(2010)3.5Mark DemingScience fiction is as popular as ever at the movies, but only a certain kind of sci-fi movie tends to get made. If it involves angry aliens, massive spaceships, and interstellar battles with plenty of CGI, then Hollywood is eager to open its checkbook. However, the film equivalent of the work of writers like Ray Bradbury, Harlan Ellison, or Philip K. Dick -- who used science-fiction concepts as a backdrop for stories that investigated how changes in technology and society would impact human emotions and behavior -- is something that has generally been left to independent filmmakers, if anyone approaches such themes onscreen at all. Director Mike Cahill's first dramatic feature, Another Earth, is only tangentially Science fiction, but it strives to make something intelligent and philosophically compelling out of the notion of an alternate world, and it's written and acted with an intelligence and sincerity that's genuinely admirable.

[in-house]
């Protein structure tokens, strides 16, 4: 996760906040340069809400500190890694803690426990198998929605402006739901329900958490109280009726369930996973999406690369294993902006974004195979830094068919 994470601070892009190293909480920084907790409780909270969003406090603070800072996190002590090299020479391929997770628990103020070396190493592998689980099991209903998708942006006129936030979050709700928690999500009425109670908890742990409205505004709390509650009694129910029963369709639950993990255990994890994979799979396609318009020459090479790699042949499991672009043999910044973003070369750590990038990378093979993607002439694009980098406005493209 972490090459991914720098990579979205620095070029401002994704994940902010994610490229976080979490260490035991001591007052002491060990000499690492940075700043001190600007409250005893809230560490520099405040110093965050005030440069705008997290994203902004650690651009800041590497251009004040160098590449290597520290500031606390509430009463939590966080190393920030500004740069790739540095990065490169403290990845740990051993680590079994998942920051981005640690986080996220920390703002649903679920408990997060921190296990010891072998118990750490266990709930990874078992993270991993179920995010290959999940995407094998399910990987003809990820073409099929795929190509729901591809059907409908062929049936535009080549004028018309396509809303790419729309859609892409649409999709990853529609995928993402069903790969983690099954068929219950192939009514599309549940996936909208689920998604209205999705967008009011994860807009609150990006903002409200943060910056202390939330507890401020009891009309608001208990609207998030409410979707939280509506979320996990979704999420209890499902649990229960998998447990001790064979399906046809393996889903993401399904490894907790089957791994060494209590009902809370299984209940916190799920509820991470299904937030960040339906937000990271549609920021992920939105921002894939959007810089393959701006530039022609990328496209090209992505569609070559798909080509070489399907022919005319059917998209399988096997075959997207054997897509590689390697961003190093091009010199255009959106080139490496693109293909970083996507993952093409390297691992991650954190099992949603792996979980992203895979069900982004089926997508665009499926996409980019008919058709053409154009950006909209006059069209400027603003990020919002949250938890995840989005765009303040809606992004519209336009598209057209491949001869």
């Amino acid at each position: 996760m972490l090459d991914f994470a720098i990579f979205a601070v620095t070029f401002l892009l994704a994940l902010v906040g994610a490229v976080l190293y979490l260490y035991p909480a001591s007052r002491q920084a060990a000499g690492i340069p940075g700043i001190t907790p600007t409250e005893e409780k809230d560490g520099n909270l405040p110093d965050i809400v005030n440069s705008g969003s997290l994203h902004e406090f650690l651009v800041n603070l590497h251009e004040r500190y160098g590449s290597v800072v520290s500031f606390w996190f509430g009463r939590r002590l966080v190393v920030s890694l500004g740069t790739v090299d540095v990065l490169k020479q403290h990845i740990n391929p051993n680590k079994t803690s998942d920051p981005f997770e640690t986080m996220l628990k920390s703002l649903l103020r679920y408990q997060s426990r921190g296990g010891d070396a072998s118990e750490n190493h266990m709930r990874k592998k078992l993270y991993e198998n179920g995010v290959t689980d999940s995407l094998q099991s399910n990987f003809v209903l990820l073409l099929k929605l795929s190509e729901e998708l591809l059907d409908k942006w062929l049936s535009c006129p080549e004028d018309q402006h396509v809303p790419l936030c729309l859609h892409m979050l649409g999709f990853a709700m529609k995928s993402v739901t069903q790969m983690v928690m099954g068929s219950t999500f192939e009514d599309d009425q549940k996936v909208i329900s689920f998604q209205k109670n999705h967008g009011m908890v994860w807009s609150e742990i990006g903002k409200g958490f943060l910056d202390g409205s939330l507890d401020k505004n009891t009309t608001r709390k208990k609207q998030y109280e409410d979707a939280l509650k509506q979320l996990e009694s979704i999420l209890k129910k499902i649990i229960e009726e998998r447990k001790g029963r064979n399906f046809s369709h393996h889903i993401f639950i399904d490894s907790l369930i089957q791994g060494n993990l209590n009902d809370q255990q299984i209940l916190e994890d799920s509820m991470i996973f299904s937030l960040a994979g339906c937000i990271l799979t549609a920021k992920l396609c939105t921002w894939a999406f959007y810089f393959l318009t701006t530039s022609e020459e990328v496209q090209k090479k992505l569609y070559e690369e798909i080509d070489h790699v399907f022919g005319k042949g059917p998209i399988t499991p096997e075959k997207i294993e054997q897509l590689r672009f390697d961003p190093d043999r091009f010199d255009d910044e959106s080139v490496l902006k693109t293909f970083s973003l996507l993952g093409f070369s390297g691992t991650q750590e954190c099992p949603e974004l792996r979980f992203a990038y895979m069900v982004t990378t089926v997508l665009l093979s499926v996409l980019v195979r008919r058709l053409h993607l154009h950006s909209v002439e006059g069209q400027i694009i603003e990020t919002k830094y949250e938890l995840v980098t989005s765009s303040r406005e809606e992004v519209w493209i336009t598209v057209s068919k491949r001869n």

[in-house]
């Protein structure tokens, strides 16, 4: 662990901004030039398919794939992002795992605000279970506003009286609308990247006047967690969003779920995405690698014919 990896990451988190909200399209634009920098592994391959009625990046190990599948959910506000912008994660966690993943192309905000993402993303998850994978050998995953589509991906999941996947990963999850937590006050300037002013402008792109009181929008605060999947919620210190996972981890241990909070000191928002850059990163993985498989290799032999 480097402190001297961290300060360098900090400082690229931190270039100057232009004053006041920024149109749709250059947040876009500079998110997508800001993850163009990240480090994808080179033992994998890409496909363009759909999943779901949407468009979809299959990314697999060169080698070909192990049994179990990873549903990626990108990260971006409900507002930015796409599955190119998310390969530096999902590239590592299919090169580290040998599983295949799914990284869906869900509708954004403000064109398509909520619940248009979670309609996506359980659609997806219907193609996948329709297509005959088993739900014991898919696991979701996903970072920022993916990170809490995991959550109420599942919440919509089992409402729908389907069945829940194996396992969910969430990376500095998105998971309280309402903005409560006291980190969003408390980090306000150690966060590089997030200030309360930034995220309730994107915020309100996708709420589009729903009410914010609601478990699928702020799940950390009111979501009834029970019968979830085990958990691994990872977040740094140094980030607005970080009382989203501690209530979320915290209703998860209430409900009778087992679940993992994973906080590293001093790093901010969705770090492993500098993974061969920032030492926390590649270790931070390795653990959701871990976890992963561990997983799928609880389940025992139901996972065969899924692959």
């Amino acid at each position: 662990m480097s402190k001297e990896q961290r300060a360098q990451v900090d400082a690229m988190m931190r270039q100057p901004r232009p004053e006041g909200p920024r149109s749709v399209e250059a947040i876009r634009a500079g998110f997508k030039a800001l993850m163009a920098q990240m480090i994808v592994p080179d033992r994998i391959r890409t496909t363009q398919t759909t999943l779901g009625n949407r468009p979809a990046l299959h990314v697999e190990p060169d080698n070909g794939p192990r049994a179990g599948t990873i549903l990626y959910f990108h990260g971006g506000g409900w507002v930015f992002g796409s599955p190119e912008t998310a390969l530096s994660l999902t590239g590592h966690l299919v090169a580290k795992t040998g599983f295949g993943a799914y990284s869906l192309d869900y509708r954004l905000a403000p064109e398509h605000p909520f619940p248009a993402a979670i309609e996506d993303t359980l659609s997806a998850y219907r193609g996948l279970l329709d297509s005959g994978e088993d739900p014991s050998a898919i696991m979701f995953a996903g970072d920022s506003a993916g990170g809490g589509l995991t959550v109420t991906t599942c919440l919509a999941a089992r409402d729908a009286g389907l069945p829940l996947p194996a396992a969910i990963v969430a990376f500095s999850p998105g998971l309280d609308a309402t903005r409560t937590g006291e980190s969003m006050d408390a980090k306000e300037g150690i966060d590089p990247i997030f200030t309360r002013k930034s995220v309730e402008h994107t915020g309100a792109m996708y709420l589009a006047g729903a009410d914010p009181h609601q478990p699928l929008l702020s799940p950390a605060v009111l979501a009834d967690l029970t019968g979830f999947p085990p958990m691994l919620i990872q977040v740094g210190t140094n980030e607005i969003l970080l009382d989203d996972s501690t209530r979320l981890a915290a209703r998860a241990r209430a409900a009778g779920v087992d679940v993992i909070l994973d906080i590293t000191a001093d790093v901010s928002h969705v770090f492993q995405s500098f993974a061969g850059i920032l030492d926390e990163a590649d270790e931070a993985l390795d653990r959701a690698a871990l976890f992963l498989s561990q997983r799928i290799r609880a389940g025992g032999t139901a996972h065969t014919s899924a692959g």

In Another Earth, Brit Marling plays Rhoda Williams, a bright and pretty 18-year-old girl who is fascinated with astrophysics and has just been accepted into MIT. Rhoda is driving home from a high school graduation party when she hears a news report on the radio about the discovery of a planet that seems strikingly similar to Earth. The announcer says the planet is visible in the night sky, and Rhoda sticks her head out the window to get a look. This distracts her just long enough to swerve into an oncoming car; the driver survives the crash, but his wife and child are immediately killed. Rhoda serves five years in prison for vehicular manslaughter, and when she's released she feels too emotionally wiped out to return to the world of academics. Rhoda takes a job as a janitor at her old high school, and learns that the survivor of the crash, John Burroughs (William Mapother), is living nearby. Hoping to apologize, Rhoda pays a visit to John's house, but lacks the courage to tell him who she is once she meets him face to face. Instead, she says she's from a new cleaning service and is willing to give him a free trial. John grudgingly lets her in, and Rhoda sees firsthand what's become of John -- he numbs himself with alcohol and pain pills, barely leaves the house, has little communication with the outside world, and has given up on his career as a composer, musician, and educator. Wanting to help (and noticing the filthy condition of his home), Rhoda keeps coming back to John's house to clean up and keep him company, and in time they strike up a close friendship that works wonders for him. Meanwhile, research on the second Earth has produced fascinating results: it looks identical to our planet and supports human life, and efforts to communicate with its residents lead to the startling discovery that each earthling appears to have an identical counterpart on Earth II. A private space-travel service announces they'll be offering flights to the new planet and stages an essay contest in which the winner will travel to Earth II, all expenses paid. Rhoda enters the contest, and to her surprise she wins; however, the media scrutiny she receives troubles both her and her parents, and she realizes that she'll have to tell John the truth about who she is and what she has done -- a situation made all the more painful when they become lovers.